What could go wrong? Trusted flaggers could not apply

These challenges impose significant constraints on trusted flaggers. They must maintain high levels of transparency, which presents two major drawbacks. First, a substantial portion of their resources must be allocated to producing transparency reports. Second, a similar amount of their attention may be diverted to defending against potential attacks that arise from the disclosed information. If only 50% of the content they report is taken down, are they reporting too much? Conversely, if 95% of the content is removed, do they wield too much influence? These figures can easily be used to challenge the work of trusted flaggers – they were designed for such scrutiny. In the hands of politically motivated actors, they can become weapons taking time and resources away.

Despite the high cost of transparency, the DSA does not account for how the diverse actors regulating the online space are funded. Trusted flaggers must secure revenue while maintaining independence, especially from social media platforms that often funded their activities. But other sources of funding also pose problems. An association receiving 80% of its funds from a government agency can raise concerns. In order to prove their neutrality, trusted flaggers will increasingly need to diversify their income sources.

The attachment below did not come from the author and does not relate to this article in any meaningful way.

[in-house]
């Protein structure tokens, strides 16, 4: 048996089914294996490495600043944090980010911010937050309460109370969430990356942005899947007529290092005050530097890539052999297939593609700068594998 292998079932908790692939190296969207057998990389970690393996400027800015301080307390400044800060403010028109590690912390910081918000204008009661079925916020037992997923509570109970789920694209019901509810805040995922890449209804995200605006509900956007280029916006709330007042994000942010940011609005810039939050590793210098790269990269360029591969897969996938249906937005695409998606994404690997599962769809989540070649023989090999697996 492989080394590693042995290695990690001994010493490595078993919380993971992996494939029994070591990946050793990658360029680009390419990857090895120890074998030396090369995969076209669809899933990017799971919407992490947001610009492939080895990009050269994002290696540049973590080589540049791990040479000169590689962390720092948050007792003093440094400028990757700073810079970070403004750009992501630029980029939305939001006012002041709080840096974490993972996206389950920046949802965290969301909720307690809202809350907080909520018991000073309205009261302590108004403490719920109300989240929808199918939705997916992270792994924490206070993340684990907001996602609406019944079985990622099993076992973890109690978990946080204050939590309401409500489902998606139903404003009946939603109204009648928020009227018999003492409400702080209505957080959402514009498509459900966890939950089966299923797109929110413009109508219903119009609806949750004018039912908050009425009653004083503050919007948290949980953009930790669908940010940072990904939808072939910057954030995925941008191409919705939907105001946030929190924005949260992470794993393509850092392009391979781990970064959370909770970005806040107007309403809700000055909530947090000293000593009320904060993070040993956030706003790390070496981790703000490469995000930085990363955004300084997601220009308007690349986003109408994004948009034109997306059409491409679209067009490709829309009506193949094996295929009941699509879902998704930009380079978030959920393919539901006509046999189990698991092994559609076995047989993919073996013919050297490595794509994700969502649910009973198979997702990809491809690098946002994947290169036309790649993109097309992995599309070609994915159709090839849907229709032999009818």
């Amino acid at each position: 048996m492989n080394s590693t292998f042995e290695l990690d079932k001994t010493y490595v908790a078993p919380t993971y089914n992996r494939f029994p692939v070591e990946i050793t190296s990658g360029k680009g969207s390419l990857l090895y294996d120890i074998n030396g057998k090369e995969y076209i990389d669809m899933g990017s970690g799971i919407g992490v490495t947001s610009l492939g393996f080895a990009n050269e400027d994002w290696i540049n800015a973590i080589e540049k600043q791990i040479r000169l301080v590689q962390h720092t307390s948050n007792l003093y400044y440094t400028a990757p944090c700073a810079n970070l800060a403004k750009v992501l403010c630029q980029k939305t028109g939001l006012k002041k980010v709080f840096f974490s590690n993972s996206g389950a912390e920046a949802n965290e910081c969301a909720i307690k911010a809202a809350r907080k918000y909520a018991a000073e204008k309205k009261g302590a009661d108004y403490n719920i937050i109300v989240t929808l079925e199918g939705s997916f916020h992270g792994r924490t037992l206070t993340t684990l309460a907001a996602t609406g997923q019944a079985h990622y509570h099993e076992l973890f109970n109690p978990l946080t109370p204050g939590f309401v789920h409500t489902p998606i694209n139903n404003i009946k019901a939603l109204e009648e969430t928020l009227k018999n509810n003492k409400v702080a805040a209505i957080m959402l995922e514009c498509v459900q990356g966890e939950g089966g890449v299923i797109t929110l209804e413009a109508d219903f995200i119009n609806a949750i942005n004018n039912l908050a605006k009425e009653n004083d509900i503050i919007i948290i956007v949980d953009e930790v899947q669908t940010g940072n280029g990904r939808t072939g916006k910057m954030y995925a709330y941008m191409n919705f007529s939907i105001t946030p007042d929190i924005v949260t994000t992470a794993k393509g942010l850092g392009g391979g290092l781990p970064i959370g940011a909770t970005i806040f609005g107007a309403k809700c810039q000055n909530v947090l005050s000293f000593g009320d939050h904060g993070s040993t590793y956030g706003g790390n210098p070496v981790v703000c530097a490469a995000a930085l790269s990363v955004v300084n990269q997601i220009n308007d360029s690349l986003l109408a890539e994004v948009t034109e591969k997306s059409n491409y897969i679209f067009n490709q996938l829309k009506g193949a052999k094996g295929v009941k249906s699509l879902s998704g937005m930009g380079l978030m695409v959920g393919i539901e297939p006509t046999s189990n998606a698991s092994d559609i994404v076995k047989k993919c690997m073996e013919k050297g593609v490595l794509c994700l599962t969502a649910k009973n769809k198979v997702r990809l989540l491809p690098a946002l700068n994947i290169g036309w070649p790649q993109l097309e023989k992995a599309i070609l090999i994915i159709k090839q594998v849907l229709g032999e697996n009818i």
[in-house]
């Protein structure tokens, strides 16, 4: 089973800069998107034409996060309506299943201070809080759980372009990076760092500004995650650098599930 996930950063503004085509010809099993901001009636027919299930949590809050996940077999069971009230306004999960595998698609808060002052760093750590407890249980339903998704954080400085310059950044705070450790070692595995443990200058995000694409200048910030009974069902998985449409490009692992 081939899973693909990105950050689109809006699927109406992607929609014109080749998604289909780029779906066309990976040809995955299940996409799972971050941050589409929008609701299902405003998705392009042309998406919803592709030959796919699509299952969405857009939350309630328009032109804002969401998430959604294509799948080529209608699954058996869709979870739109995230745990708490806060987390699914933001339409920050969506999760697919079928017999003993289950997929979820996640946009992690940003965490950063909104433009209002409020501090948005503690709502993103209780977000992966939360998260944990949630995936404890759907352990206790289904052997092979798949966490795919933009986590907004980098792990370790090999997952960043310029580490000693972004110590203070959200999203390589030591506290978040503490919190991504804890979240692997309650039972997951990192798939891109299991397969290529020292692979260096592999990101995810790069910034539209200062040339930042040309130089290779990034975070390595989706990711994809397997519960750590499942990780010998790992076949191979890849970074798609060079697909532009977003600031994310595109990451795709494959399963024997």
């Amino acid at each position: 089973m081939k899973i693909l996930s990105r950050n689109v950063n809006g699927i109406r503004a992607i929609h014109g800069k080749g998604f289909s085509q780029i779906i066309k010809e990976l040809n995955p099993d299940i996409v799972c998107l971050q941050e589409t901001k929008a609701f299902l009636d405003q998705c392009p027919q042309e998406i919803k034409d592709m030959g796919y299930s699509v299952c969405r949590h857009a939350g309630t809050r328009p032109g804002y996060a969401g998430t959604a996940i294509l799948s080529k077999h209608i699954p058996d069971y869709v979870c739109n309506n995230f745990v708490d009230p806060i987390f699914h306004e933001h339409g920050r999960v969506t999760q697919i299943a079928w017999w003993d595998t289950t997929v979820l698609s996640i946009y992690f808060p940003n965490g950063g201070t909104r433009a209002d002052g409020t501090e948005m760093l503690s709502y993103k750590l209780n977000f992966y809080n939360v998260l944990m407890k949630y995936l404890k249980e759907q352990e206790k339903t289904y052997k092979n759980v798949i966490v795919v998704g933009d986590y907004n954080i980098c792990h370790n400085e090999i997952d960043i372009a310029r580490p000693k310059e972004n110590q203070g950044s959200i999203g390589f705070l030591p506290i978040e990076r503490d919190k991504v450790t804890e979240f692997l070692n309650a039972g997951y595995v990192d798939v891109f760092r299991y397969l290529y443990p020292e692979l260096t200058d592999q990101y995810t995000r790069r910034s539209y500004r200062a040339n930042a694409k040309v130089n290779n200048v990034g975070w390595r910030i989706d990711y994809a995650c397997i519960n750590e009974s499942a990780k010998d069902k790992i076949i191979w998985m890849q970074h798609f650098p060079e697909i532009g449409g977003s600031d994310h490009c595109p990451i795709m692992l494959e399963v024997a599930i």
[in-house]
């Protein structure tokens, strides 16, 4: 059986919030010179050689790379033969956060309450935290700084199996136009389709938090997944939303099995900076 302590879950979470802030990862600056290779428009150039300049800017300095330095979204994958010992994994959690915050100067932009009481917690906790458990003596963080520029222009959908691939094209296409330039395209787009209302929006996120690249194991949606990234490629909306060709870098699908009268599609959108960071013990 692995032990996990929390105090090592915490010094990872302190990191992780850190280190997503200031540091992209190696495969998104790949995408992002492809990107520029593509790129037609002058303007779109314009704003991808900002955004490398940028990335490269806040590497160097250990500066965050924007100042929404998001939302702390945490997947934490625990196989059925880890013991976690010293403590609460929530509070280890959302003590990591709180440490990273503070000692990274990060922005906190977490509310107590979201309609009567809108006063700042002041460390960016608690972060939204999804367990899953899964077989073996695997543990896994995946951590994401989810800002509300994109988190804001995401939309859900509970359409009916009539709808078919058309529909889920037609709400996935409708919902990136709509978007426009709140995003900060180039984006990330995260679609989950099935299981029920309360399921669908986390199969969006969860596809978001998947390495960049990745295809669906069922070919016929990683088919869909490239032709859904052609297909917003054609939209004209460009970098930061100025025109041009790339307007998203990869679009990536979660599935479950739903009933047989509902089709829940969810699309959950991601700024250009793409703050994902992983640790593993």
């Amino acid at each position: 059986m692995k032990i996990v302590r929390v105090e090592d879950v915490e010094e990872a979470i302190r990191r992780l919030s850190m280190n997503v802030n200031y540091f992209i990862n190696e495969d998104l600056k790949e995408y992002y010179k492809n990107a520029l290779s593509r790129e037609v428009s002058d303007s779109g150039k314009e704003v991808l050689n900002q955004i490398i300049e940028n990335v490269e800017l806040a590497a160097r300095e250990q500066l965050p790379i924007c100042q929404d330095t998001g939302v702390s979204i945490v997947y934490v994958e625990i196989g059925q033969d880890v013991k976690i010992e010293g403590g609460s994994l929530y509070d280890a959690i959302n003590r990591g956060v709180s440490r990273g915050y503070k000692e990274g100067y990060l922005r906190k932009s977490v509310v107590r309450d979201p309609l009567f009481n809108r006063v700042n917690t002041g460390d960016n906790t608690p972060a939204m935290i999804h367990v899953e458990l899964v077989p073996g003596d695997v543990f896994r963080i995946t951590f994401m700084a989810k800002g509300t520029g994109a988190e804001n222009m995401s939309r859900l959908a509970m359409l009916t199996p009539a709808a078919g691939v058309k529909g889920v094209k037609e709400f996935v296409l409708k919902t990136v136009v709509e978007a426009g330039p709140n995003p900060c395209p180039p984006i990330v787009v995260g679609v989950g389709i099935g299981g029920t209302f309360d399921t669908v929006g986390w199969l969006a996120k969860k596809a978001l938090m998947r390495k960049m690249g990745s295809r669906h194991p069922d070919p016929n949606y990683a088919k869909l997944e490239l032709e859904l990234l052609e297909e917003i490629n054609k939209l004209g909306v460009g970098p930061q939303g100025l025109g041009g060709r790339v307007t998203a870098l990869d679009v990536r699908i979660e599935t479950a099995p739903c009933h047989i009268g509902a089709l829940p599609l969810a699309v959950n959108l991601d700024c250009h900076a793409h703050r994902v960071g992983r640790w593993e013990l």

Platforms could be overwhelmed by IP notifications

In contrast, trusted flaggers representing business interests have a clear business model. Businesses must be able to protect their intellectual property, and the DSA allows them to do so. However, the current form of the DSA states that “industry associations representing their members' interests are encouraged to apply for the status of trusted flaggers” (Recital 61). This provision leaves the door open for individual companies to apply, potentially increasing the number of notifications received by platforms.

The DSA aims to ensure a variety of interests are protected. However, platforms may face a disproportionate number of solicitations from private companies, to the detriment of organizations representing social groups. This situation could also disadvantage small companies with fewer resources to monitor online content. If the majority of platforms’ attention is directed toward protecting the commercial interests of the largest actors, the DSA may fail to achieve its goal of building a more inclusive democratic society.

The DSC could be politically motivated